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Abstract. We answer a question of E. Kirchberg (personal communication): does the relative commutant of a separable C*algebra in its ultrapower depend on the choice of the ultrafilter? All algebras and all subalgebras in this note are C*algebras and C*subalgebras, respectively, and all ultrafilters are nonprincipal ultrafilters on N. Our C*terminology is standard (see e.g., [2]). In the following U ranges over nonprincipal ultrafilters on N. With A U denoting the (norm, also called C*) ultrapower of a C*algebra A associated with U we have FU(A) = A ′ ∩ A U, the relative commutant of A in its ultrapower. This invariant plays an important role in [8] and [7]. Theorem 1. For every separable infinitedimensional C*algebra A of real rank zero the following are equivalent. (1) FU(A) ∼ = FV(A) for any two nonprincipal ultrafilters U and V on N. (2) A U ∼ = A V for any two nonprincipal ultrafilters U and V on N. (3) The Continuum Hypothesis. The equivalence of (3) and (2) in Theorem 1 for every infinitedimensional C*algebra A of cardinality 2 ℵ0 that has arbitrarily long finite chains in the Murrayvon Neumann ordering of projections was proved in [6, Corollary 3.8], using the same Dow’s result from [4] used here. We shall prove (1) implies (3) and (2) implies (3) in Corollary 10 below. The reverse implications are wellknown consequences of countable saturatedness of ultrapowers associated with nonprincipal ultrafilters on N (see [1, Proposition 7.6]). The implication from (3) to (1) holds for every separable C*algebra A and the implication from (3) to (2) holds for every C*algebra A of size 2 ℵ0. The point is that if A is separable then the isomorphism between diagonal copies of A extends to an isomorphism between
Questions on Automatic Continuity
"... . We present a variety of open questions in automatic continuity theory, concentrating on homomorphisms between Banach algebras and derivations from a Banach algebra A into a Banach Abimodule. 1991 Mathematics Subject Classification: 46H40. 1. Introduction In automatic continuity theory, we are c ..."
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. We present a variety of open questions in automatic continuity theory, concentrating on homomorphisms between Banach algebras and derivations from a Banach algebra A into a Banach Abimodule. 1991 Mathematics Subject Classification: 46H40. 1. Introduction In automatic continuity theory, we are concerned with conditions that imply that a linear map between Banach spaces (or more general topological linear spaces) is necessarily continuous. A rather general context in which questions are posed is the following. Let (A; k \Delta k) be a Banach algebra, and let (E; k \Delta k) be a Banach space which is an Abimodule for the maps (a; x) 7! a \Delta x and (a; x) 7! x \Delta a. Then E is a weak Banach Abimodule if the maps x 7! a \Delta x and a 7! x \Delta a on E are continuous for each a 2 A. For example, suppose that A and B are Banach algebras and that ` : A ! B is a homomorphism. Then B is a weak Banach Abimodule for the module operations given by a \Delta b = `(a)b and b \Delta a...
Automatic continuity for Banach algebras
"... ollows easily from the continuity of characters that every homomorphism ` : A ! B from a Banach algebra A into a commutative, semisimple Banach algebra B is continuous. A closely related result is Johnson's uniquenessofnormtheorem: every semisimple Banach algebra has a unique complete algebra n ..."
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ollows easily from the continuity of characters that every homomorphism ` : A ! B from a Banach algebra A into a commutative, semisimple Banach algebra B is continuous. A closely related result is Johnson's uniquenessofnormtheorem: every semisimple Banach algebra has a unique complete algebra norm. For lovely alternative proofs of this theorem, see [1] and [13]. There are nonsemsimple, commutative Banach algebras which have a unique complete algebra norm. For example, this is true of the convolution algebras L (R ; !), where ! is a weight function on R (see [4], x5.2). On the other hand, there are even commutative Banach algebras with a onedimensional (Jacobson) radical which do not have a unique complete algebra norm (see [4], x5.1). Nevertheless there are striking open questions in this area: we do not know whether a commutative Banach algebra which is an integral domain necessarily has a unique complete algebra norm; the question is also open for Banach algebras with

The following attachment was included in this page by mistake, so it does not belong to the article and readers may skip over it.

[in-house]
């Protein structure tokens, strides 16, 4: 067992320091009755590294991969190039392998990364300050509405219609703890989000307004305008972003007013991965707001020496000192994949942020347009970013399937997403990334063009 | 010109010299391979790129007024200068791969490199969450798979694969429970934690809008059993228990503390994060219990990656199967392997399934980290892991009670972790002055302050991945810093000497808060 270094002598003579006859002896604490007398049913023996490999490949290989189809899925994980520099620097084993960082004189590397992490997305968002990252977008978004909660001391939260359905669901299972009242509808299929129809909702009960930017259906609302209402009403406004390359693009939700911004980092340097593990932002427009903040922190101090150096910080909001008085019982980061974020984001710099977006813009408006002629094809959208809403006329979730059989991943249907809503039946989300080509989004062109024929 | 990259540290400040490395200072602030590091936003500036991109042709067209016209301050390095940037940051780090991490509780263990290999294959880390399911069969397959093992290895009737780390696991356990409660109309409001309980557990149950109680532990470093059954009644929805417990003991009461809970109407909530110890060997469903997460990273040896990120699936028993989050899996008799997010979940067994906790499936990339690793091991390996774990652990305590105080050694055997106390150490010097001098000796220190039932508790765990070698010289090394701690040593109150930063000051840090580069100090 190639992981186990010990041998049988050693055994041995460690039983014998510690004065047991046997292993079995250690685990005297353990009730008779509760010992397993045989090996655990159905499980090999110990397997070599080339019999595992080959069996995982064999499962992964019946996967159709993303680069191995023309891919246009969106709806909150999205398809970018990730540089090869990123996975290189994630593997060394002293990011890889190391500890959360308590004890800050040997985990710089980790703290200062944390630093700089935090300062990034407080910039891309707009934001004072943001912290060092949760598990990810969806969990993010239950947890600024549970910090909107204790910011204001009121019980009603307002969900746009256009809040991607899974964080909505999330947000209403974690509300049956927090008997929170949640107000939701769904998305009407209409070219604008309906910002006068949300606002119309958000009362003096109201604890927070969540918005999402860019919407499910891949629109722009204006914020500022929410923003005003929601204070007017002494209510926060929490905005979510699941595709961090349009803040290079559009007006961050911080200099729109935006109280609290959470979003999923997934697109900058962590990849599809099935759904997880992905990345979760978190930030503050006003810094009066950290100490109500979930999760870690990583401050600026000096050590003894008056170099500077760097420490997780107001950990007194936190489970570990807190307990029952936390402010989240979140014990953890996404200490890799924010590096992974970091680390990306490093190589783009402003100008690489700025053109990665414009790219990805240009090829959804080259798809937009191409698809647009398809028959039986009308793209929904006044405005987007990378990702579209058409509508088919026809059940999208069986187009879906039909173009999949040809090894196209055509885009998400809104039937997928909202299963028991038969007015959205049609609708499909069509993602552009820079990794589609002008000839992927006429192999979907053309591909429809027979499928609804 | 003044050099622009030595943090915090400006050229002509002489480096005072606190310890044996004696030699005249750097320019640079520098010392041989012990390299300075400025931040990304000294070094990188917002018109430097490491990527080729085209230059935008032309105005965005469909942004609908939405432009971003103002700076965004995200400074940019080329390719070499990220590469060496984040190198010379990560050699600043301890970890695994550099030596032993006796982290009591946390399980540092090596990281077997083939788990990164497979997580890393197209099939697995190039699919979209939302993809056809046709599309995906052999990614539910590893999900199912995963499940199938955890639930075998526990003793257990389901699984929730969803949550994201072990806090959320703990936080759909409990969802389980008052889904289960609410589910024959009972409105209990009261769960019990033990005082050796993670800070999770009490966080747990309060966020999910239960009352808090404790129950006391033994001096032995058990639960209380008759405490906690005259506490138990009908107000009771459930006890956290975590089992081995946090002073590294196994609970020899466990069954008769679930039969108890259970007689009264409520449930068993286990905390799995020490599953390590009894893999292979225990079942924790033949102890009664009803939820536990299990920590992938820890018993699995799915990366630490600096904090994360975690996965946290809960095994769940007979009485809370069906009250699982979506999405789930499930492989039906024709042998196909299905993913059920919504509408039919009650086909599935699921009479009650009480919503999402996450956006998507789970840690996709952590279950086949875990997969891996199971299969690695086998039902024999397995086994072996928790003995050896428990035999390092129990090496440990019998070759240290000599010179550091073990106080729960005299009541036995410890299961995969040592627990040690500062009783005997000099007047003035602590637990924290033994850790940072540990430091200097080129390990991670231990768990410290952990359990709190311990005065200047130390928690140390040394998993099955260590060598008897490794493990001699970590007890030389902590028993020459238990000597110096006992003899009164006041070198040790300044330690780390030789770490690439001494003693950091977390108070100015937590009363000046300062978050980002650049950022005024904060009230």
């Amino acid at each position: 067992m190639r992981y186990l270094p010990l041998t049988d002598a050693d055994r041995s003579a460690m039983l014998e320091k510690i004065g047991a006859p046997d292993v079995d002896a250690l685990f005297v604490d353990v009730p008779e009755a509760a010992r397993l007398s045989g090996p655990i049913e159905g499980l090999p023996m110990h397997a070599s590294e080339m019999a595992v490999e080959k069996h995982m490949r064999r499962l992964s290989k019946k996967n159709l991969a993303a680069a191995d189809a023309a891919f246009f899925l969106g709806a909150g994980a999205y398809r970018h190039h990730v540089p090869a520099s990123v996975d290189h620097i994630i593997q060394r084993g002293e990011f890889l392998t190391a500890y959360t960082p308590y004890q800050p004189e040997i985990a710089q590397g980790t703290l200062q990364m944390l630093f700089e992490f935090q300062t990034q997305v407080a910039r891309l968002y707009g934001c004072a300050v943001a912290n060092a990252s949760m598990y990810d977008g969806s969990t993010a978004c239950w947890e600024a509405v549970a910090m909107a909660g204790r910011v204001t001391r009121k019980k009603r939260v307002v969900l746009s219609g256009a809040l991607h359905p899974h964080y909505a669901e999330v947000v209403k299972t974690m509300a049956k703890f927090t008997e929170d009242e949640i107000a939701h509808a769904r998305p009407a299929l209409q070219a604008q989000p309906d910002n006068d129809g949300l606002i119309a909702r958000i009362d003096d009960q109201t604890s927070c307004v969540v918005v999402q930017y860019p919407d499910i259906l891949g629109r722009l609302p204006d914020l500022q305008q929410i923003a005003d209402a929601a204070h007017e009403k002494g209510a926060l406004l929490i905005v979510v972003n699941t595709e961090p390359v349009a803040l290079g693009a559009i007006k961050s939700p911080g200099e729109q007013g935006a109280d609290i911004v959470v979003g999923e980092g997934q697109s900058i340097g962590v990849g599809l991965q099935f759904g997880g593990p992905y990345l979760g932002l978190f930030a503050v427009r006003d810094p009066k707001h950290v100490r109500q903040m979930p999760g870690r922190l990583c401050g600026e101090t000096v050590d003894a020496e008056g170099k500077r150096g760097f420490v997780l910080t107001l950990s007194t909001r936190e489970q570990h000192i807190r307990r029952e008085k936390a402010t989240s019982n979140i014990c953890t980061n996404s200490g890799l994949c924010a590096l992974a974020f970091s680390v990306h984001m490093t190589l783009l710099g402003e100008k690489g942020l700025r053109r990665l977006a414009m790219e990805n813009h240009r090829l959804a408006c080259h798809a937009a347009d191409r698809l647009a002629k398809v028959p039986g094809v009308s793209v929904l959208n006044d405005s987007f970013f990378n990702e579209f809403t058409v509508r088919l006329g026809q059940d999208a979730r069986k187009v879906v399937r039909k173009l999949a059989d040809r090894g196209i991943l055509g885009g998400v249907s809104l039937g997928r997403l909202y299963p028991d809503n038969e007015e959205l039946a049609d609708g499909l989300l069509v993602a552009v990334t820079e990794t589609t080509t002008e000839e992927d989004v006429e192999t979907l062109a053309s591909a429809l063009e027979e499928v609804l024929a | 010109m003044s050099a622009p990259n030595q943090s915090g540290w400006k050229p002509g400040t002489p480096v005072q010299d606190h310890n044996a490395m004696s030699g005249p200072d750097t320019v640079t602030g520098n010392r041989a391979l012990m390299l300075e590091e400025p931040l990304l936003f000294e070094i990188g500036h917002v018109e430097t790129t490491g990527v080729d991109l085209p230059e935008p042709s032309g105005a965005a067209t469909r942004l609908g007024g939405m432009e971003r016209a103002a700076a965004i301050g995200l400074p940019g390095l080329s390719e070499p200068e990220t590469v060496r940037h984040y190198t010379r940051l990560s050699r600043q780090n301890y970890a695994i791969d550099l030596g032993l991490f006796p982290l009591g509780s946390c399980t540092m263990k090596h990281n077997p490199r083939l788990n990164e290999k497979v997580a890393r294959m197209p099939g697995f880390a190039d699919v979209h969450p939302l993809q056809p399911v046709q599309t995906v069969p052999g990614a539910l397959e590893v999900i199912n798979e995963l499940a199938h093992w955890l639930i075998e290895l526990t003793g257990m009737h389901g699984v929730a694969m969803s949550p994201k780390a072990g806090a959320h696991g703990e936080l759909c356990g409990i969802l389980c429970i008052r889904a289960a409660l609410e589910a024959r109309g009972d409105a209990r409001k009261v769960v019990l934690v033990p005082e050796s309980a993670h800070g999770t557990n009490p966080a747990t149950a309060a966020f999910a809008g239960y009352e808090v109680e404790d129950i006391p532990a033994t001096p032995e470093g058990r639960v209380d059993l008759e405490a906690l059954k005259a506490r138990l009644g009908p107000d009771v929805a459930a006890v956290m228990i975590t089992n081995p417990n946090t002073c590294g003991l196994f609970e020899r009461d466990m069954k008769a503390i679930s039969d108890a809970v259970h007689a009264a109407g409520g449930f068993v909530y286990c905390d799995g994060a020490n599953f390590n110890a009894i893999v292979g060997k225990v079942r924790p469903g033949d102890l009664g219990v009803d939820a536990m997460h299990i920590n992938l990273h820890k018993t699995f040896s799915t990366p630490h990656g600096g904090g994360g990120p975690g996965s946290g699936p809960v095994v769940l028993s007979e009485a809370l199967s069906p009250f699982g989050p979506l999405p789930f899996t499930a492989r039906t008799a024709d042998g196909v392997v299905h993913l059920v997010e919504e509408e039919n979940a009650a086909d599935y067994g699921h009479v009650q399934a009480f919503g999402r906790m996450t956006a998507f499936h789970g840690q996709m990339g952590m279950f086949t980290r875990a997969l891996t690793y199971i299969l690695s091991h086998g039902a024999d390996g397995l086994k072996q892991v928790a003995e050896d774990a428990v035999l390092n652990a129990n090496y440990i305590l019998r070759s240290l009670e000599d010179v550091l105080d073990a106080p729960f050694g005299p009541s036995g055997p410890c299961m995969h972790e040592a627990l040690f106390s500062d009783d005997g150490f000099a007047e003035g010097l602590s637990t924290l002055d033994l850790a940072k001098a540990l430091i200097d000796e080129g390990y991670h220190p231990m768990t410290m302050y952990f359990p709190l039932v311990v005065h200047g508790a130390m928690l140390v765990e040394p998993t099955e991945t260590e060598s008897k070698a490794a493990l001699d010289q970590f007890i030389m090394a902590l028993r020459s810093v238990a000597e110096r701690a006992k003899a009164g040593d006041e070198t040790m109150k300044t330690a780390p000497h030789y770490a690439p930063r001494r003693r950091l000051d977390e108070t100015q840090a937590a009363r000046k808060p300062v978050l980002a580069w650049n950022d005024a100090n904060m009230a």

and
, 2000
"... Abstract. This is a survey of the author’s recent results on the Kadison and Halmos similarity problems and the closely connected notion of “length ” of an operator algebra. We start by recalling a well known conjecture formulated by Kadison [Ka] in 1955. Kadison’s similarity problem. Let A be a uni ..."
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Abstract. This is a survey of the author’s recent results on the Kadison and Halmos similarity problems and the closely connected notion of “length ” of an operator algebra. We start by recalling a well known conjecture formulated by Kadison [Ka] in 1955. Kadison’s similarity problem. Let A be a unital C ∗algebra and let u: A → B(H) (H Hilbert) be a unital homomorphism (i.e. we have u(1) = 1 and u(ab) = u(a)u(b) ∀ a, b ∈ A). Show that if u is bounded, then u is similar to a ∗homomorphism, i.e. ∃ ξ: H → H invertible such that uξ: a → ξ −1 u(a)ξ is a ∗homomorphism ( = C ∗representation). Explicitly, the conclusion means that ∀ a ∈ A ξ −1 u(a ∗)ξ = (ξ −1 u(a)ξ) ∗, when this holds, Kadison calls u “orthogonalizable”. Many partial results are known, mainly due to Erik Christensen ([C1–C4]) and Uffe Haagerup ([H1]). In particular, they established (see [C3] and [H1]) this conjecture for cyclic homomorphisms, i.e. when u admits a cyclic vector h in H ( = a vector h such that u(A)h = H) or more generally when u admits a finite cyclic set h1,..., hn (so that we have u(A)h1 + · · · + u(A)hn = H). In addition, the Kadison conjecture is known in the following cases: (i) A is commutative.